I was on my way to work in south Dallas when I stopped at a red light. It was around lunch time and I was in the middle of a part of town in which most of the people looked different than me. The car in front of me had run out of gas and a young African-American man got out and began walking toward me.
Now, I am not going to lie to you and say I felt exactly the same as I would in the suburbs with a white man walking toward my car. After all, I was in an area known for a bit of gang activity and my experience had taught me that some African-American men don’t like white men. The question kept ringing in my mind, “How will this man view me differently because of my race?” In that moment I had a choice to make; do I step on the accelerator and run or roll down my window and offer help?
Now to be fair I would have some fear and misgivings about helping anyone in such a situation regardless of their race. If the young man had been white I would have been nervous about helping for fear he was going to use the ruse of a stalled car to rob me. We have all read stories of such crimes and it is the reason good mothers tell their children not to pick up hitchhikers.
But on that day and in that moment I felt God’s presence, set aside my fear and placed trust in God. I offered the man a ride, took him to the gas station for fuel, bought him a cold drink and drove him back to his car. Some will criticize and say I am inherently racist because of the way I felt in that moment. Some will say I judged a man by his color and nothing else. Before you judge me I challenge you to be completely honest with yourself.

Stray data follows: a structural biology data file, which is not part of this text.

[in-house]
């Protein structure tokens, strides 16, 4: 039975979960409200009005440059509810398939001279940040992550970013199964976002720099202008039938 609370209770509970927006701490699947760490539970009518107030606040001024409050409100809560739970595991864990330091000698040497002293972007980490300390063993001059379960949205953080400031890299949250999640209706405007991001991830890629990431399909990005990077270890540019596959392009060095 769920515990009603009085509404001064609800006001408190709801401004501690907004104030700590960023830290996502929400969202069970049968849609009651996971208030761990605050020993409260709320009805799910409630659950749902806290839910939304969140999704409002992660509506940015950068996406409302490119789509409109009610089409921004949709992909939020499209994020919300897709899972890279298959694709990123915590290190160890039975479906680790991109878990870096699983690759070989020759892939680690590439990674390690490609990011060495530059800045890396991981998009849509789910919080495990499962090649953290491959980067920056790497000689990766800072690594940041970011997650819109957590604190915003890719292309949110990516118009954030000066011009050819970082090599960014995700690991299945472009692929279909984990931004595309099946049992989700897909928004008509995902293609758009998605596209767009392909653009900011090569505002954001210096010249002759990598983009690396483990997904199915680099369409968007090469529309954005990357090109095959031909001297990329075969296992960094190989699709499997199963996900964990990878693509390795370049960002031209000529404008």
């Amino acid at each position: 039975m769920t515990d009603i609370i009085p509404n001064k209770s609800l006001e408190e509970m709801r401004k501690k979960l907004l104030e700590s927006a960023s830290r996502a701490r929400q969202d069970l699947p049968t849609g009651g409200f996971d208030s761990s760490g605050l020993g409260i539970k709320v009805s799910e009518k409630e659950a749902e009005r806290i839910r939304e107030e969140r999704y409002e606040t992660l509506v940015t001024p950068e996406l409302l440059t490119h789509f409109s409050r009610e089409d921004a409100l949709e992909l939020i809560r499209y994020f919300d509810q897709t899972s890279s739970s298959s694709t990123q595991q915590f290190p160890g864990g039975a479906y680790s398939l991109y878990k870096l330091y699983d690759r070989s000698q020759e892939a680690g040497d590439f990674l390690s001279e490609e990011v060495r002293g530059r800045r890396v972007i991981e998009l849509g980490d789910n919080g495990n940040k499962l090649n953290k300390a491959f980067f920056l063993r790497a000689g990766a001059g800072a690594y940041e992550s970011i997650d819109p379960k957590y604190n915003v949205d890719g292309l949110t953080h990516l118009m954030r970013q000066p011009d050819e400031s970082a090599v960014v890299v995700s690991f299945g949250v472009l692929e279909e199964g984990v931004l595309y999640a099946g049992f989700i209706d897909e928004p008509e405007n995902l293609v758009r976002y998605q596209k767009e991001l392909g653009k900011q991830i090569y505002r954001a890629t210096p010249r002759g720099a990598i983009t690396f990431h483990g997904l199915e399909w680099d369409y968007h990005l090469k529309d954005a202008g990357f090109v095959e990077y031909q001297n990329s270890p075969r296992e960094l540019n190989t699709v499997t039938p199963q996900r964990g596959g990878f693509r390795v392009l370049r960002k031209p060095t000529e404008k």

WE SHALL OVERCOME BUT ONLY BY FAITH
I am a white man living in a multi-colored, complicated world. Whether it is my wish or not, I understand life in terms of my race, experience and circumstance. We all do the same. One of the reasons racism exists is our fear of admitting the lens through which we naturally see our world. All of us are a product of learned experiences and some of these experiences haven’t been positive.
But I am a Christian which means I am enabled (and expected) to live a life above and beyond the natural. I need not be enslaved by my race, experience or circumstance. The question is whether I will live by faith or lean on my own understanding.
Trust the Lord with all your heart and lean not on your own understanding. In all your ways acknowledge Him and He will make straight your path. — Proverbs 3:5-6
Believers in Christ are supposed to die to self and live in Christ. It is only as we do so that we have the potential to see the world through the eyes of truth and engage others with unconditional love. Unfortunately, there are many who claim to be believers in Jesus who absolutely refuse to die to self when it comes to the issue of race. This is true of believers across all racial lines. The result is hate, mistrust, fear, racism and a host of other evils often excused by those holding onto their wickedness. Remember, there were professed believers in the Gospel who defended slavery in 19th century America!